Utility Week

Utility Week 24th February 2017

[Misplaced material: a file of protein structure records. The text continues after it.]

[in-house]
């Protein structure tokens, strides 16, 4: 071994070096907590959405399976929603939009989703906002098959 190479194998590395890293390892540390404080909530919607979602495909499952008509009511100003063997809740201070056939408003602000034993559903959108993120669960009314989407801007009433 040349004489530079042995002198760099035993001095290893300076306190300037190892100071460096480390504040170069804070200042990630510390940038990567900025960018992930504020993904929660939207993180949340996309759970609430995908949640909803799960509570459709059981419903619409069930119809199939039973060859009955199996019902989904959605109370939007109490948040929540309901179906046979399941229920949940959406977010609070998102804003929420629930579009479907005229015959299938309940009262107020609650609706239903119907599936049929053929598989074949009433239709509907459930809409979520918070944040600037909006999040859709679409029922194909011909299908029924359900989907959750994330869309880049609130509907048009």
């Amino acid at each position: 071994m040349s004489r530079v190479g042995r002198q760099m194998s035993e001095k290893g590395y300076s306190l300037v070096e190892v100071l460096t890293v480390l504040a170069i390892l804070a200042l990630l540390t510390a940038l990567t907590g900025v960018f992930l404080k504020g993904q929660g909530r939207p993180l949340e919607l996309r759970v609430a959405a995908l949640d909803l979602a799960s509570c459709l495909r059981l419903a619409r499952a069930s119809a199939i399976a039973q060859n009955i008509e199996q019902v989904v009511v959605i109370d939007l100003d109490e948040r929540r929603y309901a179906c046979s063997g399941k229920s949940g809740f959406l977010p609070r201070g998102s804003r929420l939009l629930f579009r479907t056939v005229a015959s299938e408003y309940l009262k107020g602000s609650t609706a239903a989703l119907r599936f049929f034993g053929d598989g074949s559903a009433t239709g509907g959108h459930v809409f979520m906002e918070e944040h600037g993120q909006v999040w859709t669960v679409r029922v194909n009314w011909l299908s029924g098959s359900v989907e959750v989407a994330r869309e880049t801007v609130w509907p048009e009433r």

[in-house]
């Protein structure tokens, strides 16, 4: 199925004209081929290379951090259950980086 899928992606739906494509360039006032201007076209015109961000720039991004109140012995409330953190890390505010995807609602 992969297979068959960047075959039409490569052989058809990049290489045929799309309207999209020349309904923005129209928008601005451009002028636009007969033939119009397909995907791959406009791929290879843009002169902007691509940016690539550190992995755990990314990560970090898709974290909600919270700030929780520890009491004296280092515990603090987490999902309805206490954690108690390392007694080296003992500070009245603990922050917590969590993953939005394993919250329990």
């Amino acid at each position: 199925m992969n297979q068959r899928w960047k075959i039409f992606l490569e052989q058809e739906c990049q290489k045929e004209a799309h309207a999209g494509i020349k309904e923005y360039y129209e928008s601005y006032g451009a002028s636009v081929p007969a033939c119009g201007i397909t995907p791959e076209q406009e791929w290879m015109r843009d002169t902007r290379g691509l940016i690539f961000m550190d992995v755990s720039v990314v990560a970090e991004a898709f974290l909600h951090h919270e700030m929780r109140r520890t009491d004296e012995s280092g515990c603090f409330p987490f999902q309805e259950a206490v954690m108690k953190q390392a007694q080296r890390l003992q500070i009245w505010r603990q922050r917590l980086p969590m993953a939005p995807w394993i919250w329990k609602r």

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UTILITY WEEK | 24TH FEBRUARY - 2ND MARCH 2017 | 21 Operations & Assets cations, secure identity, authentication and algorithmic governance can be run securely without interference and fear of hacking. Utilities are ripe for disruption To imagine the parts of the energy and util- ity business model that will be affected by this technology, simply think of those activi- ties that rely on third parties or processes to verify and validate the truth of a transaction, contract or exchange of value. Four areas are of immediate interest: 1) The energy retail system and peer-to- peer energy trading For both domestic and business custom- ers, the ability for trades to occur directly between consumers and prosumers through smart contracts stored on a distributed ledger/blockchain is already here. LO3 with Consensys – with the backing of the state of New York – have successfully concluded trades between neighbours in Brooklyn using an instance of Ethereum in their Transactive Grid Platform. Electron recently secured £400,000 of seed funding, with the stated (and highly ambitious) aim of rede- fining the structure of energy trading across the UK system covering grid, settlement and switching, among others. This author knows of several proofs of concept in energy compa- nies across Europe and the US that are simu- lating P2P trading with a view to launch. 2) e-mobility The changing economics of battery storage, mobility of assets, and the need for individu- als to charge their cars anywhere is set to accelerate the decentralisation of electric- ity grids. On the back of a successful proof of concept with Slock.it, Innogy has taken a bold step and joined forces with UBS and ZF, the automotive technology company, to provide a blockchain-backed Car eWallet. The application opens up mobile payments for services, but has significant implications for energy retail and the intelligent grid with the ability to charge and discharge assets at multiple points on the grid and secure value direct to the individual. 3) Smart/IoT Currently the connected home is dominated by a small number of ecosystems that are, in reality, isolated: Thread, All seen, Smart- things and Apple Home kit are examples of ecosystems that only work if you are a mem- ber of an alliance using a particular protocol. They are not interoperable and so not truly connected. The three pillars of decentralisa- tion, through true M2M "economically inde- pendent machines" are set to transform this space. Bosch, Cisco and Gemalto at the recent New Horizons (Blockchain IoT Sum- mit) in California announced their intention to collaborate on blockchain and IoT. 4) Asset management There is little public evidence of distributed ledgers being currently applied to asset man- agement within the energy and utility sec- tor. The potential for applications from other sectors, however, is significant. Everledger's platform for tracking diamonds across the globe, Propy dealing with property, Prov- enance through its white paper on supply chain4 – all show how traditional asset man- agement and supply chains in energy and utilities can change radically in the future. With all the opportunities for significant change using this technology, there is a risk that we focus only on disruption. The tech- nology can have profound effects on the economics and user experience within estab- lished companies and sectors. From reducing the risk associated with "know your bank" and "know your customer" to transform- ing the credit risk equation associated with prepayment through secure digital micro- payments on an hourly and daily basis. The area of micro-payments has huge potential to deliver benefits that will grow further with the rollout of smart metering. In conclusion, it is impossible to ignore the transformational potential of the dis- tributed ledger and blockchain. It is here, it is now, it will grow, it can't be blocked. The rate at which it will grow will depend on solving several fundamental issues includ- ing scalability, governance and security. Of these, identity security is perhaps the most fundamental challenge of our global digital age. Identity security will be the source of control and value for the individual; this is true from the global challenge faced by the UN with ID2020 to the development of Self Sovereign Identity at the decentralised level. Who we are and who we trust matters. Neil Pennington, advisory board member, ID2020 ILLUSTRATION OF HOW A SINGLE BLOCK IN THE BLOCKCHAIN IS BUILT AND VALIDATED Source: Goldman Sachs Global Investment Research Block is filled with transaction details (price, date, terms) Party A agrees to transaction and signs Party B agrees to transaction and signs Cryptographic "hash" calculation is performed based on transaction details, signatures of parties A and B, and "hash" of prior transaction Block is added to the chain of transactions if "hash" calculation matches other nodes Transaction #1 Transaction details aaaa aa aaaaa aa aa aaa aa aaaa aaaa aa aaaaa aa aa aaa aa aaaa aaaa aa aaaaa aa aa aaa Transaction #1 Transaction #1 Transaction #1 Signature – party A Signature – party A Signature – party A Signature – party B Signature – party B Transaction details aaaa aa aaaaa aa aa aaa aa aaaa aaaa aa aaaaa aa aa aaa aa aaaa aaaa aa aaaaa aa aa aaa Transaction details aaaa aa aaaaa aa aa aaa aa aaaa aaaa aa aaaaa aa aa aaa aa aaaa aaaa aa aaaaa aa aa aaa Transaction details aaaa aa aaaaa aa aa aaa aa aaaa aaaa aa aaaaa aa aa aaa aa aaaa aaaa aa aaaaa aa aa aaa

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